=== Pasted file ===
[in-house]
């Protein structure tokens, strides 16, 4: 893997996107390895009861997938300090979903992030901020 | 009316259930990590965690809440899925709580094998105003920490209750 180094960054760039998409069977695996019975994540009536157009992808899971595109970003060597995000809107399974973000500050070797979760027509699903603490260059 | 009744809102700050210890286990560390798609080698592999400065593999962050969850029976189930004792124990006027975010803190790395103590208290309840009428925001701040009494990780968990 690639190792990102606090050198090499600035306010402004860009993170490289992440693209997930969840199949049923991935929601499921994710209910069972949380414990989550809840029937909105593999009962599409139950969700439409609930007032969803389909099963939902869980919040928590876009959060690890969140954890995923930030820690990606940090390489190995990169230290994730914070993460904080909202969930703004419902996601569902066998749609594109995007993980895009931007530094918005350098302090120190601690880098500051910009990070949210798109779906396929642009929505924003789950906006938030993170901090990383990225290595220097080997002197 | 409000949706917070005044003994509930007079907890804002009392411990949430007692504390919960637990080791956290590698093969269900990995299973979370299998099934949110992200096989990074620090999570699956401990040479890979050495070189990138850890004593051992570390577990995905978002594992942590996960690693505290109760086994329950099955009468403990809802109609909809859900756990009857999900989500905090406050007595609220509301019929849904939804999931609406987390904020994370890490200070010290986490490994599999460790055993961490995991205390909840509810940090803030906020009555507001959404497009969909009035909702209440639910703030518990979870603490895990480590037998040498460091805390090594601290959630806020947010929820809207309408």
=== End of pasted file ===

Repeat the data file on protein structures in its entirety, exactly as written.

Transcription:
[in-house]
């Protein structure tokens, strides 16, 4: 893997996107390895009861997938300090979903992030901020 | 009316259930990590965690809440899925709580094998105003920490209750 180094960054760039998409069977695996019975994540009536157009992808899971595109970003060597995000809107399974973000500050070797979760027509699903603490260059 | 009744809102700050210890286990560390798609080698592999400065593999962050969850029976189930004792124990006027975010803190790395103590208290309840009428925001701040009494990780968990 690639190792990102606090050198090499600035306010402004860009993170490289992440693209997930969840199949049923991935929601499921994710209910069972949380414990989550809840029937909105593999009962599409139950969700439409609930007032969803389909099963939902869980919040928590876009959060690890969140954890995923930030820690990606940090390489190995990169230290994730914070993460904080909202969930703004419902996601569902066998749609594109995007993980895009931007530094918005350098302090120190601690880098500051910009990070949210798109779906396929642009929505924003789950906006938030993170901090990383990225290595220097080997002197 | 409000949706917070005044003994509930007079907890804002009392411990949430007692504390919960637990080791956290590698093969269900990995299973979370299998099934949110992200096989990074620090999570699956401990040479890979050495070189990138850890004593051992570390577990995905978002594992942590996960690693505290109760086994329950099955009468403990809802109609909809859900756990009857999900989500905090406050007595609220509301019929849904939804999931609406987390904020994370890490200070010290986490490994599999460790055993961490995991205390909840509810940090803030906020009555507001959404497009969909009035909702209440639910703030518990979870603490895990480590037998040498460091805390090594601290959630806020947010929820809207309408």